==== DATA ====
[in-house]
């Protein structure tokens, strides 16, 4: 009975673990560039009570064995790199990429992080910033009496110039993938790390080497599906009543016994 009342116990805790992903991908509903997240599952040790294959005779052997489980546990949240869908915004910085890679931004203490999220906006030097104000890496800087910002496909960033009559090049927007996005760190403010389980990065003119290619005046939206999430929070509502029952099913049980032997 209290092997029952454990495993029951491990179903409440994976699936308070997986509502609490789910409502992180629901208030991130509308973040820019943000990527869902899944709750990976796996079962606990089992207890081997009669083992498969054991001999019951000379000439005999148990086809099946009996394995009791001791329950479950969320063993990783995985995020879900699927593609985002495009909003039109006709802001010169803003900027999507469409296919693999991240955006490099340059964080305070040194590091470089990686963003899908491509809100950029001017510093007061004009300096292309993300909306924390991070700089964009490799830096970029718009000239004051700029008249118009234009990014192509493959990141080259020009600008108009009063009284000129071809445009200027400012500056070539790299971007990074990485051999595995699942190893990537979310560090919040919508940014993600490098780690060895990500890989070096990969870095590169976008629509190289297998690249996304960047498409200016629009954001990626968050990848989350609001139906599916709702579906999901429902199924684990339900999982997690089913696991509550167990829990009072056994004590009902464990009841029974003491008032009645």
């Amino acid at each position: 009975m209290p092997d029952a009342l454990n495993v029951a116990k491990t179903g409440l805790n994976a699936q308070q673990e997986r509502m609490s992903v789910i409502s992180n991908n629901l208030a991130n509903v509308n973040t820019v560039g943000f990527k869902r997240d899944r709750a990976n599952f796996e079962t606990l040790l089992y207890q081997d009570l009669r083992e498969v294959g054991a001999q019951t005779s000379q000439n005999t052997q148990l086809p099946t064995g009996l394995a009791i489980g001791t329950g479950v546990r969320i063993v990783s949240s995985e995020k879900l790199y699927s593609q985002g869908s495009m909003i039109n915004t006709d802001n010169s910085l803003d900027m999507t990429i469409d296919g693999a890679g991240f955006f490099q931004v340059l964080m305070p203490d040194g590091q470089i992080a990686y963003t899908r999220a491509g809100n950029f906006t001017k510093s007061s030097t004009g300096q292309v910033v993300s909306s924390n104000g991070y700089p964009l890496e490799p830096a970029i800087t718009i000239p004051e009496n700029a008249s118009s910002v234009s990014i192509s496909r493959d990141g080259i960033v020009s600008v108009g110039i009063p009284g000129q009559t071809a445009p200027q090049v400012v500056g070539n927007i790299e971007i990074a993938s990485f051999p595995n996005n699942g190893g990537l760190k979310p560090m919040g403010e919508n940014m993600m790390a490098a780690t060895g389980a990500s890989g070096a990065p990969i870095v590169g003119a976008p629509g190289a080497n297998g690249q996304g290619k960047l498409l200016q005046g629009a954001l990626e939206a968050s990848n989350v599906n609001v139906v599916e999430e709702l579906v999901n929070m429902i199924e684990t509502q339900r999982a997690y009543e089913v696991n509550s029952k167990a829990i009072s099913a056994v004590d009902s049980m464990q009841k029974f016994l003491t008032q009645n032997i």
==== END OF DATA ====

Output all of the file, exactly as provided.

[in-house]
């Protein structure tokens, strides 16, 4: 009975673990560039009570064995790199990429992080910033009496110039993938790390080497599906009543016994 009342116990805790992903991908509903997240599952040790294959005779052997489980546990949240869908915004910085890679931004203490999220906006030097104000890496800087910002496909960033009559090049927007996005760190403010389980990065003119290619005046939206999430929070509502029952099913049980032997 209290092997029952454990495993029951491990179903409440994976699936308070997986509502609490789910409502992180629901208030991130509308973040820019943000990527869902899944709750990976796996079962606990089992207890081997009669083992498969054991001999019951000379000439005999148990086809099946009996394995009791001791329950479950969320063993990783995985995020879900699927593609985002495009909003039109006709802001010169803003900027999507469409296919693999991240955006490099340059964080305070040194590091470089990686963003899908491509809100950029001017510093007061004009300096292309993300909306924390991070700089964009490799830096970029718009000239004051700029008249118009234009990014192509493959990141080259020009600008108009009063009284000129071809445009200027400012500056070539790299971007990074990485051999595995699942190893990537979310560090919040919508940014993600490098780690060895990500890989070096990969870095590169976008629509190289297998690249996304960047498409200016629009954001990626968050990848989350609001139906599916709702579906999901429902199924684990339900999982997690089913696991509550167990829990009072056994004590009902464990009841029974003491008032009645």
């Amino acid at each position: 009975m209290p092997d029952a009342l454990n495993v029951a116990k491990t179903g409440l805790n994976a699936q308070q673990e997986r509502m609490s992903v789910i409502s992180n991908n629901l208030a991130n509903v509308n973040t820019v560039g943000f990527k869902r997240d899944r709750a990976n599952f796996e079962t606990l040790l089992y207890q081997d009570l009669r083992e498969v294959g054991a001999q019951t005779s000379q000439n005999t052997q148990l086809p099946t064995g009996l394995a009791i489980g001791t329950g479950v546990r969320i063993v990783s949240s995985e995020k879900l790199y699927s593609q985002g869908s495009m909003i039109n915004t006709d802001n010169s910085l803003d900027m999507t990429i469409d296919g693999a890679g991240f955006f490099q931004v340059l964080m305070p203490d040194g590091q470089i992080a990686y963003t899908r999220a491509g809100n950029f906006t001017k510093s007061s030097t004009g300096q292309v910033v993300s909306s924390n104000g991070y700089p964009l890496e490799p830096a970029i800087t718009i000239p004051e009496n700029a008249s118009s910002v234009s990014i192509s496909r493959d990141g080259i960033v020009s600008v108009g110039i009063p009284g000129q009559t071809a445009p200027q090049v400012v500056g070539n927007i790299e971007i990074a993938s990485f051999p595995n996005n699942g190893g990537l760190k979310p560090m919040g403010e919508n940014m993600m790390a490098a780690t060895g389980a990500s890989g070096a990065p990969i870095v590169g003119a976008p629509g190289a080497n297998g690249q996304g290619k960047l498409l200016q005046g629009a954001l990626e939206a968050s990848n989350v599906n609001v139906v599916e999430e709702l579906v999901n929070m429902i199924e684990t509502q339900r999982a997690y009543e089913v696991n509550s029952k167990a829990i009072s099913a056994v004590d009902s049980m464990q009841k029974f016994l003491t008032q009645n032997i």